You've overcome months of grueling training — the early mornings, the long runs, the battered feet and that little voice inside your head asking "Why am I torturing myself?”
But through it all, you have managed to push past the pain and fears to make it to race day.
The New York Marathon is just weeks away, and with the tragic events at the Chicago Marathon — where a runner died as a result of a heart condition and several others were hospitalized -- still fresh, safety is on the minds of many marathoners.
Dr. Lewis Maharam, nicknamed the "Running Doc,” has been the medical director for the ING New York City Marathon since 1996. He's in charge of 2,500 medical volunteers, who are placed at every mile-and-half mile along the course.
"In my mind, we have the safest environment for running in the world," Maharam said. "I have an incredibly sophisticated command center where I work with the FDNY. We have every ambulance in the city at our disposal and every hospital on alert."
This year's race takes place on Nov. 4. And while excessive heat shouldn't be an issue, Maharam and his team aren't taking any chances.
"We have a heat plan, we have a cold plan, all of this has been worked on for years in advance,” he said. "We have ordered enough ice to do a sequel to 'Happy Feet' and enough chicken broth to compete with Carnegie Deli."
Here’s what runners really need to know before they lace up to run 26.2 miles. For first-time runners, especially those whose previous physical fitness regimen consisted of walking to the mailbox to get the mail, Maharam suggests seeing a physician.
"If you're a 40-year-old man or woman, you need a stress test before you start training," he said. "You always have to be cautious, see a doctor."
Maharam said it's extremely important for runners to know the potential dangers they could face along the course. The key is knowing how much water to drink.
"New research has shown that thirst is the best way for your body to know when to drink,” he said. "The best advice — don't stop at every water station. If you get there and you're not thirsty, pour the water over your head."
This may surprise many people — but, drinking too much water can actually lead to a dangerous condition known hyponatremia, which translates to low blood sodium. Runners on the course for a long period of time losing sodium in sweat, as well as people who drink a lot of water before and during the race, are most at risk.
"When your sodium gets too low, runners can experience weakness, dizziness, fainting, seizures and, in the severest of circumstances, it can cause death by herniating the brain," he said.
But Maharam said the best way to avoid these pitfalls is education. Here's a rundown of his top five essential pieces of advice for marathoners:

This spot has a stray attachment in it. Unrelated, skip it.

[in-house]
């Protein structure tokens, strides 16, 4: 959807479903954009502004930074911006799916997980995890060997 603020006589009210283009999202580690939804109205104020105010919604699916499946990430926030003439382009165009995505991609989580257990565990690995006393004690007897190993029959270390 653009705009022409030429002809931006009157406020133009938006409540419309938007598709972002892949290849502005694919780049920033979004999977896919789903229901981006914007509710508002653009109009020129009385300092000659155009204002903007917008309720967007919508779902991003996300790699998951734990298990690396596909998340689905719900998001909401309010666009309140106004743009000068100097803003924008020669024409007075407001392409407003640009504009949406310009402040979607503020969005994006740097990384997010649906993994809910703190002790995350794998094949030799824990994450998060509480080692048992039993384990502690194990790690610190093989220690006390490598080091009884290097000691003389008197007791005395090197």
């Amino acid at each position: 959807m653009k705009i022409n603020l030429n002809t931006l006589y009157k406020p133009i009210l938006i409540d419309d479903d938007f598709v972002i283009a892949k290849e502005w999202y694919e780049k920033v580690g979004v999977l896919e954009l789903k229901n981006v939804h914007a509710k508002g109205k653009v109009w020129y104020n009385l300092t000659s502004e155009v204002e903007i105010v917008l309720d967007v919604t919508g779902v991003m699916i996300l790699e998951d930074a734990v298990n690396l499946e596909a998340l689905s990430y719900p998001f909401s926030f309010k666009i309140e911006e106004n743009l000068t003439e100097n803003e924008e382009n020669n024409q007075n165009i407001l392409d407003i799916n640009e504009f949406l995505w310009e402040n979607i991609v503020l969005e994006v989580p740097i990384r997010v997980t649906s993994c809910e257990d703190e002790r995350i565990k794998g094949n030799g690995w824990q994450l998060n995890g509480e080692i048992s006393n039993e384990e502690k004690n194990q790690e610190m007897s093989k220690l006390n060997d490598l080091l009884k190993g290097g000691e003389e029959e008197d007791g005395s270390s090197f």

1. Do nothing new on race day. Just treat it like a long training run.
2. Drink for thirst only.
3. Grab a sports drink that has some sodium in it, like Gatorade Endurance, over water.
4. Don't forget the salt. This helps runners retain water, keep sodium levels up and reduce cramps. Maharam suggested grabbing two salt packs. At the beginning of the race, pour the salt on your hand and lick it off as if doing a shot of tequila. Halfway through the race, do the same thing.
5. And take your time. Running a marathon is all about having fun and finishing the race.
Maharam said if you run into some problems along the course, don't be afraid to stop at a medical station.
"If you have some aches and pains along the way, slow down or shorten your stride, you may be able to continue," he said. "But, if you can't slow down enough, stop at a medical station. They are not there to take you out of the race, they are there to help you finish."
Mary Wittenberg, president of the New York Road Runners Club and the first female director of a major international marathon, knows all too well what it's like to be on the course. Wittenberg has been a runner for most of her life and said that she’s inspired by everyday people who have made running a marathon their goal.
"I'm pulled out every single day of the week by people of all ages and all abilities who work so incredibly hard to get fit and to pursue goals that for many people were unthinkable,” Wittenberg said.
And remember, if running a marathon is a dream of yours, work hard to make it come true.
“I think it's deep inside of all of us,” said Wittenberg. “I think everybody deep inside has the desire to achieve a major goal like this. Once you step to that start line, and once you've done any of the work, you want to cross for yourself, for you friends, for your family and our job is to help people along the way on marathon day.”